4.Safe and secure Wi-Fi
It may be obvious for a business to have a secure, encrypted and hidden WiFi network, but with the advent of remote working, it is important that your employees also securely encrypt their own personal networks. The safety of your employees is also your safety. Hacking an employee’s remote network is an easy way to potentially gain access to the corporate mainframe.
5. Backups Backups Backups
Hackers thrive by being able to disrupt the activities of an organization. An offline backup will allow your business to get back on its feet while cybersecurity experts deal with the damage and fallout from a cyber attack.
6. Install anti-virus software
Even the best trained staff sometimes make mistakes. Installing antivirus and anti-malware software on computers adds an extra layer of protection, especially against phishing attacks– a social engineering attack used to steal data and login credentials.
7. Secure physical devices
Just like you lock doors when you leave your desk, company laptops need to be secured with passwords or pins. Laptops given to employees who are no longer with the company must be collected. Think of every work computer as a possible gateway to your business.
8. Update software and firmware
The UK’s National Cyber Security Center estimates that over 80% of hacks are indirectly caused by outdated software (Centrify). The best antivirus and anti-malware programs are as good as their latest patches. Forgetting to install patches will allow hackers to exploit weaknesses in the system.
9. Be careful rather than sorry
Do the emails look suspicious? Don’t click on it. Pop-up offering you a good deal? Same. The ABCs of cybersecurity is Always Be Safe. Check where emails are coming from before replying, especially if something goes wrong.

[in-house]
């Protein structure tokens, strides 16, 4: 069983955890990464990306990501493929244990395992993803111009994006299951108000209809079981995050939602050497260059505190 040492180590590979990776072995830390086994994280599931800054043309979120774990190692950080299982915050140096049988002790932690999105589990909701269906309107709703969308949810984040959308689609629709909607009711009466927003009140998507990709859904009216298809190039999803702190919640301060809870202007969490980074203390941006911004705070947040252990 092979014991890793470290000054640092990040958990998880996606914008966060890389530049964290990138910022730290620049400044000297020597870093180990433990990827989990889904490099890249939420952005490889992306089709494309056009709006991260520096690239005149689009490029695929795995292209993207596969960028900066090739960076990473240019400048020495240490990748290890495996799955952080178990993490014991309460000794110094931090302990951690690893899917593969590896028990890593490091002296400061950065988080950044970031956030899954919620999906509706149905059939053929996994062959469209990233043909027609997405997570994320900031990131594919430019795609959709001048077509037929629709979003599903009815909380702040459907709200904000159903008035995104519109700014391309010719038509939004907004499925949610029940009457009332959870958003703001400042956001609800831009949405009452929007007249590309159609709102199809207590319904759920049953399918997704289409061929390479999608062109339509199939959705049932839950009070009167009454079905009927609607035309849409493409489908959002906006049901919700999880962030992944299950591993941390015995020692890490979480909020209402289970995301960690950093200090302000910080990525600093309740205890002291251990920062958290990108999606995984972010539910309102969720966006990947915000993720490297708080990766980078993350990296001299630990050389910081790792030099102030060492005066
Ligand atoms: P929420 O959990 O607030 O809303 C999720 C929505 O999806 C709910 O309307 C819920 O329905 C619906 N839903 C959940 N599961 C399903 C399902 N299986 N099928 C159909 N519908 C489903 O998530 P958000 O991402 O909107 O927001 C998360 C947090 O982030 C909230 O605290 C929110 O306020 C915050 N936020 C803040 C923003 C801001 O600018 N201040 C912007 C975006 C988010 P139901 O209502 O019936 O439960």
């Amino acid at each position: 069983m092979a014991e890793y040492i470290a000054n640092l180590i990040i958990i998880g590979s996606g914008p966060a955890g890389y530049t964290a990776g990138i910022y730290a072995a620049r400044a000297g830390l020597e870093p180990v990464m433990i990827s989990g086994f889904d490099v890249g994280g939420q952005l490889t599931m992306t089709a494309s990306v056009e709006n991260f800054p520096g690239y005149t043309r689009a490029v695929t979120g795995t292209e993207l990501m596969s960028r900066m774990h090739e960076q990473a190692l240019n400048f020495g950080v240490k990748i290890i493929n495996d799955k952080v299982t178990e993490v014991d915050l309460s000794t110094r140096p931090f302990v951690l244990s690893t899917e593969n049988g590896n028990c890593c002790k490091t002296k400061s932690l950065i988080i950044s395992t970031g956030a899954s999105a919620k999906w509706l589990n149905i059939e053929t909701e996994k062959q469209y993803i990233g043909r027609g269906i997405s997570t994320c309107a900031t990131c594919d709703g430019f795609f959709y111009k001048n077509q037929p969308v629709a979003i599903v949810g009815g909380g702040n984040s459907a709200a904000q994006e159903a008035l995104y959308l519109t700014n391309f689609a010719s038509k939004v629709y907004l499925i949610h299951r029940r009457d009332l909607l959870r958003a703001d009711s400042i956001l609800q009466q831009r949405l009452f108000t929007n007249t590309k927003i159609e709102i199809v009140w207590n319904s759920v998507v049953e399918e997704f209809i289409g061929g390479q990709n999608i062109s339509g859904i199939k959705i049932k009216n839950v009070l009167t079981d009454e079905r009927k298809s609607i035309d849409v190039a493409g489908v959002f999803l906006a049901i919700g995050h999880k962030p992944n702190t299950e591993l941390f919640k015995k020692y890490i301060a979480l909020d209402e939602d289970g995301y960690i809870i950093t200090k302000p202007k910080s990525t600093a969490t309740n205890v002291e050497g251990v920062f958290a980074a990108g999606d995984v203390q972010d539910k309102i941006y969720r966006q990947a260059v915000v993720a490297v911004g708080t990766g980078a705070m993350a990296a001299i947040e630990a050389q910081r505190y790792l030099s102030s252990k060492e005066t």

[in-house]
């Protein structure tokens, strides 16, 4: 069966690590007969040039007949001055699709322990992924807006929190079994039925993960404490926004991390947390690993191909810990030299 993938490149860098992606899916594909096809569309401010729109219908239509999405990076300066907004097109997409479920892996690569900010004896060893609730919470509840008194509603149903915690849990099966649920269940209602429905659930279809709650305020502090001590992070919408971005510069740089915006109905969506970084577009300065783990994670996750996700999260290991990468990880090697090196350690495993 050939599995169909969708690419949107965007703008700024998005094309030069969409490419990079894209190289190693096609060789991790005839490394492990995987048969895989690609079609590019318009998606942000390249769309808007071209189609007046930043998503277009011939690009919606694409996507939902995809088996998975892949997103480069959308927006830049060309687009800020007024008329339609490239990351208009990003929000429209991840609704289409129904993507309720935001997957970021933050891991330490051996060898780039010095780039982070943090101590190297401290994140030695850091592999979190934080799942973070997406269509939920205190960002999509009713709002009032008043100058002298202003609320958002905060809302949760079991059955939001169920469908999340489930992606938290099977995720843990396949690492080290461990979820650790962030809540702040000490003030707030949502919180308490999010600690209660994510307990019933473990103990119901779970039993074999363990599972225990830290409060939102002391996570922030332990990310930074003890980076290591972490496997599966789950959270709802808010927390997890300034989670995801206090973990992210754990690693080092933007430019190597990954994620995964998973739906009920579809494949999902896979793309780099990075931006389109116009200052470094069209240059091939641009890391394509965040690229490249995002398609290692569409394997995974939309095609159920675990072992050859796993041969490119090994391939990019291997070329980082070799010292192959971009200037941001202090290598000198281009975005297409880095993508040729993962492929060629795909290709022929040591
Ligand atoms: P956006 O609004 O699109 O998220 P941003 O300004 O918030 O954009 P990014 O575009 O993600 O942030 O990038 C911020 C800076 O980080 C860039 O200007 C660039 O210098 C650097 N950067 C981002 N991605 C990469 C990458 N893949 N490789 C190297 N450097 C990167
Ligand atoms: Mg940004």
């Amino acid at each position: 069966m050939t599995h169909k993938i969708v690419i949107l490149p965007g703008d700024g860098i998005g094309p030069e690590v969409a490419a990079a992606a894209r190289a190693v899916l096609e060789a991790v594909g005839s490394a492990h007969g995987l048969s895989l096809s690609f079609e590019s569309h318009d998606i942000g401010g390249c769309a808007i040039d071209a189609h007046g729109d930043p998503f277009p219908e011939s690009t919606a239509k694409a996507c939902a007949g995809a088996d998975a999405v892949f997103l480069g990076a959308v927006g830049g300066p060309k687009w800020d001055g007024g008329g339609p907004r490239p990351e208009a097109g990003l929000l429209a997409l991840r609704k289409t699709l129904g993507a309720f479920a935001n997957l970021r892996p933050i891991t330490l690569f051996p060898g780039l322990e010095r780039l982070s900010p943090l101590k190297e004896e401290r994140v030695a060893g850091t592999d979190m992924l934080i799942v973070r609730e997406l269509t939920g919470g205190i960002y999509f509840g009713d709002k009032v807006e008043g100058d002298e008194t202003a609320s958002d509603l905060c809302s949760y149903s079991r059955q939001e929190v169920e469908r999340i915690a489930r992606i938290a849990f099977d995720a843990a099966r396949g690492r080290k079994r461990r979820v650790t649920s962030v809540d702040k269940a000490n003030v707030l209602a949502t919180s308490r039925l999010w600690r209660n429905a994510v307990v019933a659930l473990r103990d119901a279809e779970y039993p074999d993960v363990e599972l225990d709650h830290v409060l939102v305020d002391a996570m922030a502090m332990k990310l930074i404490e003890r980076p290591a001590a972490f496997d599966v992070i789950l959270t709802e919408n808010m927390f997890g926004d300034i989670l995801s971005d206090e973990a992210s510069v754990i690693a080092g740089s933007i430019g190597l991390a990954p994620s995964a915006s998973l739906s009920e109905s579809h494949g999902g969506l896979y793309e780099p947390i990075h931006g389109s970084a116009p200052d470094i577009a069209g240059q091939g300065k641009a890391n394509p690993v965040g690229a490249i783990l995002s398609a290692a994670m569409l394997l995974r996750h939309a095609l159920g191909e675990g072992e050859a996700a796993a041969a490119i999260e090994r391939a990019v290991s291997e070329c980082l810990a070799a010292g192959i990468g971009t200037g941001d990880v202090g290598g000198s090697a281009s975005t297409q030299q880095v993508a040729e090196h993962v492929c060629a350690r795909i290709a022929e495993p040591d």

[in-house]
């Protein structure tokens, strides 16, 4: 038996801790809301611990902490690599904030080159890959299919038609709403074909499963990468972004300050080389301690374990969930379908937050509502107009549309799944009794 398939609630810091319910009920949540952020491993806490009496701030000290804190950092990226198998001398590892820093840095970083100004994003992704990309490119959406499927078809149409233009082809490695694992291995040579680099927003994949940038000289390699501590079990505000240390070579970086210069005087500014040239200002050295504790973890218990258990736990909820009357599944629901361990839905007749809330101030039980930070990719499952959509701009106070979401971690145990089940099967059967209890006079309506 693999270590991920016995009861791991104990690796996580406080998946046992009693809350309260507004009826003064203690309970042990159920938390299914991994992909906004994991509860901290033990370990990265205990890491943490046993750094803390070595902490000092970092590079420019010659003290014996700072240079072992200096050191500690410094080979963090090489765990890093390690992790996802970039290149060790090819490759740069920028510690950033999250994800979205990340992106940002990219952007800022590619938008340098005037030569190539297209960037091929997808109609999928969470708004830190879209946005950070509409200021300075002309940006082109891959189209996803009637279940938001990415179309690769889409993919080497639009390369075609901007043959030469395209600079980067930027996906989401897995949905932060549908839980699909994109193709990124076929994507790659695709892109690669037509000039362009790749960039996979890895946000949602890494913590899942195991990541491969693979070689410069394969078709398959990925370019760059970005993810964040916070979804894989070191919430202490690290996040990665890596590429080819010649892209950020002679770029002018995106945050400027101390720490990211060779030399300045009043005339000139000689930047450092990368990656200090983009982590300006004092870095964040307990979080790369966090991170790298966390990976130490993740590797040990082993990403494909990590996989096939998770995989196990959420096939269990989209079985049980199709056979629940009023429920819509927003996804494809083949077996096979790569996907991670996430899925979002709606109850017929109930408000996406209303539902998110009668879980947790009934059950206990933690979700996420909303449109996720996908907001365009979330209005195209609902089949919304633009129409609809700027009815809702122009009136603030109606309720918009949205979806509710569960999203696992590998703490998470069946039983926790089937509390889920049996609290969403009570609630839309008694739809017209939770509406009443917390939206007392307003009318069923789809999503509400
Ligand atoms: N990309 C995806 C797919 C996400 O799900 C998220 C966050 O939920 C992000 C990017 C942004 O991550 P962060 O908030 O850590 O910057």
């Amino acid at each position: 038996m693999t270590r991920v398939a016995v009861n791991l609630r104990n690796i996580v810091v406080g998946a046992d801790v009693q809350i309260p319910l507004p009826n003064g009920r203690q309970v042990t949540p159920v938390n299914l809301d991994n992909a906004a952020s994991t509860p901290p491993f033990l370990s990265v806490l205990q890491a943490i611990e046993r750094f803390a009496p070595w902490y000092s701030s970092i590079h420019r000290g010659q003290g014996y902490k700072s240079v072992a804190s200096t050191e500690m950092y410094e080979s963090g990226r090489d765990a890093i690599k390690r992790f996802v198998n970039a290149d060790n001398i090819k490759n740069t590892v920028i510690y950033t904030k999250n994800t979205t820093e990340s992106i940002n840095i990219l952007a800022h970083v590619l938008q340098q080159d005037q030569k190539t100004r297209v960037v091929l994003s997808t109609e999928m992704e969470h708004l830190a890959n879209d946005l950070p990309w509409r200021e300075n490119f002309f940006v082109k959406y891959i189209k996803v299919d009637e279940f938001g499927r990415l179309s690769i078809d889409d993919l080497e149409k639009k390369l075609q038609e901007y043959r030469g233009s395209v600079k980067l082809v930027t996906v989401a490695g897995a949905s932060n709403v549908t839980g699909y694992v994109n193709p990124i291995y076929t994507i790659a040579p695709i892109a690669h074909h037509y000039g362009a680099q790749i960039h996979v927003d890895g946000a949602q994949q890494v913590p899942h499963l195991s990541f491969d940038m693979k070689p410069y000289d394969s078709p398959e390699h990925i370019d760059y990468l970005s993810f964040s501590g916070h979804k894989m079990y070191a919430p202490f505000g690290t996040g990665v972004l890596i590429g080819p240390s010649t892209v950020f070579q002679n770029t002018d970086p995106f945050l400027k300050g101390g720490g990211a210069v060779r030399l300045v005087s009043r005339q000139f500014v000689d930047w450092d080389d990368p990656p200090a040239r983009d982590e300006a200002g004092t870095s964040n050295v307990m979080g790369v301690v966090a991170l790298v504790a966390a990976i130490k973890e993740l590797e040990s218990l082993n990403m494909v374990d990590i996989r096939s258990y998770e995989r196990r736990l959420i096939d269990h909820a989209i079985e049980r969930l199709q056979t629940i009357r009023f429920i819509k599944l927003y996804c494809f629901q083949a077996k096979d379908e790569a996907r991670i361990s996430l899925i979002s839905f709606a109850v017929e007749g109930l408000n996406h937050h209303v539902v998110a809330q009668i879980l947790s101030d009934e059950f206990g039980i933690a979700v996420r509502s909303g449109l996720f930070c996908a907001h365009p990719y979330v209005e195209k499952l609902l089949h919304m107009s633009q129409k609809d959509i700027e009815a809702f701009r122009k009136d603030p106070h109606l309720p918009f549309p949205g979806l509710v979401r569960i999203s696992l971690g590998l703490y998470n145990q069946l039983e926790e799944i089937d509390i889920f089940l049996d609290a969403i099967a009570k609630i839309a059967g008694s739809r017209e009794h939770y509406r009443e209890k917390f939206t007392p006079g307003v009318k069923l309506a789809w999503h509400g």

10. Have a plan
As a small or medium business owner, having your own cybersecurity team is a big expense. Fortunately, there are a number of free resources that will help you develop a basic cybersecurity plan and give you an idea of what to do if you’ve been hacked. We recommend cybersecurity risk management plan published by the FCC, as good as cybersecurity guide published by the Small Business Administration.
An urgent need for cybersecurity experts
In the years to come, companies must take cybersecurity seriously and invest in it with adequate resources. Following these 10 best practices in cybersecurity and network security is a great place to start. Businesses of all sizes need a cybersecurity team, in-house expert, or at least a consultant to monitor network and device security and ensure vulnerabilities are addressed quickly.
If you or your employees are looking to learn cybersecurity skills but don’t have the time to enroll in a full program, our Graduate Certificate program is a great alternative. Even if you don’t have a lot of prior knowledge in the field, Touro College Illinois’ Graduate Certificate Program in Cyber Security can help you get started. Explore our program and features and see if the program is right for your educational and professional needs.